Dear Annie: I lost my wife to cancer two weeks ago after a two-year battle, with surgery and radiation treatments. I just saw a story on the news about how, in America, fewer and fewer people are getting regular wellness checks. There are a variety of reasons why. I ask that you implore your large readership to get annual checkups, especially related to cancer. My wife put off the doctor's appointment for months thinking her jaw pain was related to her teeth. Unfortunately, it turned out to be cancer. Please stress to readers that their chance of getting cancer at some point in their lives is 50%. Yes, that's right. Flip a coin.
I, myself, was diagnosed with cancer in 2018. I lost my left kidney (and then the cancer spread). I, too, thought that I was in good health, and in November 2016, skipped getting the blood test with for my wellness checks. That may have caught the abnormal red blood count and diameter readings before it spread. What's the chance two people in the same house get diagnosed with cancer in the same year? — Regretful Husband, Dad and Grandpa
Dear Regretful Husband: I know there are no words that can reach the painful place where you are. I am so sorry for your loss. I appreciate your reaching out with this plea to help others avoid the anguish you're experiencing. You've encouraged me to schedule a checkup I've been putting off, and I'm sure your letter will have the same effect on people reading this.
Dear Annie: I have noticed over the last five or so years, people have started addressing others as "Hun," "Sweetie," or "Sweetheart" almost everywhere you go.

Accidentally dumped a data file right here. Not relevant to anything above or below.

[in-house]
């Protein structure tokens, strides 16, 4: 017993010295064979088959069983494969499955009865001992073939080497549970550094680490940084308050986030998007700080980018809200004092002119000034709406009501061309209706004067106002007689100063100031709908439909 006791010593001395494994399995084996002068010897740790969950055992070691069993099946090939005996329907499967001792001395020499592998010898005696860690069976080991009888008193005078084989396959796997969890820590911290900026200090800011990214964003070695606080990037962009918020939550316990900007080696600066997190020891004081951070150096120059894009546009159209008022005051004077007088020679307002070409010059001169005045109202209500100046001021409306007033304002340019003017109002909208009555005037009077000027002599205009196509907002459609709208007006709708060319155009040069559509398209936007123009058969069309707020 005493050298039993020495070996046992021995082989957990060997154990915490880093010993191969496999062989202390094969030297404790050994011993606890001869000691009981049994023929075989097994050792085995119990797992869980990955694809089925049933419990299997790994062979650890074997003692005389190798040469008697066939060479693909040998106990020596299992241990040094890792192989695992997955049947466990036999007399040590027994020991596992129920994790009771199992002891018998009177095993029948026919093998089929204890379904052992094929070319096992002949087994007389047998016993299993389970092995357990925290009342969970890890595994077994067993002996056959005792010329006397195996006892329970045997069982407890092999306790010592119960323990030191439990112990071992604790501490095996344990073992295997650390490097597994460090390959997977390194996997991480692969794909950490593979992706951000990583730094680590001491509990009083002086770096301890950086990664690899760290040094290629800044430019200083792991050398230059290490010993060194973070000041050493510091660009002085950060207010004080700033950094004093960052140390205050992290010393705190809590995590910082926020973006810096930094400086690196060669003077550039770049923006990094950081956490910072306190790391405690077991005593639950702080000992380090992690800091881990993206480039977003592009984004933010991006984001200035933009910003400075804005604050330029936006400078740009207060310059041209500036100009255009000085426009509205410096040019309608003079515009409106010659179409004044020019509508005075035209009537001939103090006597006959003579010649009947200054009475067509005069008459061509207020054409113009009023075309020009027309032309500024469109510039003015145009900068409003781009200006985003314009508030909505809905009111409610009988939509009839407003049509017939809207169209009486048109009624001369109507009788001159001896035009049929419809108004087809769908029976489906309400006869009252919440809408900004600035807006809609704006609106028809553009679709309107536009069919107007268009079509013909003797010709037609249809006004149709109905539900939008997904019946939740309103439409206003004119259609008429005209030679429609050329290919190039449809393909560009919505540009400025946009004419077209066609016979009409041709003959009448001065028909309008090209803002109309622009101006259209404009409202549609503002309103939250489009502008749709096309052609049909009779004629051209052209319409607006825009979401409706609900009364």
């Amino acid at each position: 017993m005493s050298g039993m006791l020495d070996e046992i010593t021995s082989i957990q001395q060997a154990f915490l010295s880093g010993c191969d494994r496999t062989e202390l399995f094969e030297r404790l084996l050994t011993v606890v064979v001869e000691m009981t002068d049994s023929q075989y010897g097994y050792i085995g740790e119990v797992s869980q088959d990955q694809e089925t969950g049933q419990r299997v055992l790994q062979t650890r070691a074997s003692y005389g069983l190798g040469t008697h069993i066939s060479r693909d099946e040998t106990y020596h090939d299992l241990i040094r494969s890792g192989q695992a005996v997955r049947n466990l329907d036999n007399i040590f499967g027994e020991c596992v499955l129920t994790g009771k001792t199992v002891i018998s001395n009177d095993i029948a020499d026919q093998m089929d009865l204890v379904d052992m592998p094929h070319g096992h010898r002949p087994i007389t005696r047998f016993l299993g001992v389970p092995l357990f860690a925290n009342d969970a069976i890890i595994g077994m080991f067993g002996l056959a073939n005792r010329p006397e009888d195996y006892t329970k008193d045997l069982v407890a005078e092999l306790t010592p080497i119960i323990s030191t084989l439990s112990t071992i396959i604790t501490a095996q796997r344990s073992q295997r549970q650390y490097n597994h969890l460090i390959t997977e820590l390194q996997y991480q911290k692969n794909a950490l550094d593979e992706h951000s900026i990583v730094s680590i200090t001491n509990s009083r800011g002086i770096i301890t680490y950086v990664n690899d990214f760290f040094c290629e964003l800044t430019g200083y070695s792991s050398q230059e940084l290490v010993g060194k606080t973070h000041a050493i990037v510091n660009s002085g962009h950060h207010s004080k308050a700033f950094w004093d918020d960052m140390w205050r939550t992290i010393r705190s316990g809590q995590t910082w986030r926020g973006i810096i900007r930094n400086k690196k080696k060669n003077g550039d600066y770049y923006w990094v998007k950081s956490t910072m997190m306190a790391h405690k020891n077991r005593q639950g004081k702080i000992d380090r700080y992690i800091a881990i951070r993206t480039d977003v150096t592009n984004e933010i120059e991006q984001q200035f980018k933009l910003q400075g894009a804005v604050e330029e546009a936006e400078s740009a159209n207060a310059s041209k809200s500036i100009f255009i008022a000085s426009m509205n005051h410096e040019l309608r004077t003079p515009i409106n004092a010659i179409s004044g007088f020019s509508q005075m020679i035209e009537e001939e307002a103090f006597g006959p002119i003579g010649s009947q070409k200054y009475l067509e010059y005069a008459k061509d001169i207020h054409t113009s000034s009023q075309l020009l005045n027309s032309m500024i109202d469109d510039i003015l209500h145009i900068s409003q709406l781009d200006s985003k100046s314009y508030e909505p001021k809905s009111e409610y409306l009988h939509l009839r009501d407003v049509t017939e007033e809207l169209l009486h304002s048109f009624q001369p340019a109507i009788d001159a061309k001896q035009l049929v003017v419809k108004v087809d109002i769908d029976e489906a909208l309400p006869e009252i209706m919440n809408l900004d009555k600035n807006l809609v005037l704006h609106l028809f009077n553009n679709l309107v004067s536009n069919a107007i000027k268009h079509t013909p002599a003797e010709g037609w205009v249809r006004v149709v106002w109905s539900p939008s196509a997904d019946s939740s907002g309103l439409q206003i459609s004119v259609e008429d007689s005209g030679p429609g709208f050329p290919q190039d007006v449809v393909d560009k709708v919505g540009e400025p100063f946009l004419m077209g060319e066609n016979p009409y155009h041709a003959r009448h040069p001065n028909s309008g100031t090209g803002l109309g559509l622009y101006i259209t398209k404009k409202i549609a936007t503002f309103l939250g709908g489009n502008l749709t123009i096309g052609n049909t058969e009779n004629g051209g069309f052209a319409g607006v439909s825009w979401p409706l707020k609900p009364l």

At first, that sounds endearing and pleasant, but these people are strangers to me. For example, the checkout person, the waiter, the waitress, the receptionist on the phone at the doctor's office often address me as "Hun" or "Sweetheart." I am 52 years old, and these people are about 30. It feels awkward and inappropriate. I understand it has become trendy, and I can mostly ignore it in those instances.
What I can't seem to ignore is when my girlfriend of 30+ years chose to start addressing me this way a few years ago. We are very close in age. So it is unclear to me why she thinks it is appropriate to call me "Hun" or "Sweetheart" etc. To me, it feels condescending with patronizing superiority (and I am not as insecure as that might sound).
I run it through my mind on how to ask her to stop doing it, and it comes out wrong. I know I will sound upset if I confront her, and she will reply with something like: "Oh, Babe, what's the matter with you, Sweetheart?" I hear her talk to her daughter that way.
We have a long history together and get together as couples with other friends. It feels impossible to cut her out of my life, and believe me, I have tried. We live in different states now, and she and her husband will be visiting us soon.
How would you handle this? — Long History of Good Times
Dear Long History: Simple: Be honest with your friend. Make it about your feelings, not her offenses; tell her pet names are a pet peeve of yours and that you'd really appreciate it if she could try to stop. Might it be a little uncomfortable for a few minutes? Maybe. But your long history of good times is worth too much to throw away so hastily.
"Ask Me Anything: A Year of Advice From Dear Annie" is out now! Annie Lane's debut book — featuring favorite columns on love, friendship, family and etiquette — is available as a paperback and e-book. Visit http://www.creatorspublishing.com for more information. Send your questions for Annie Lane to [email protected]
Photo credit: RobynsWorld at Pixabay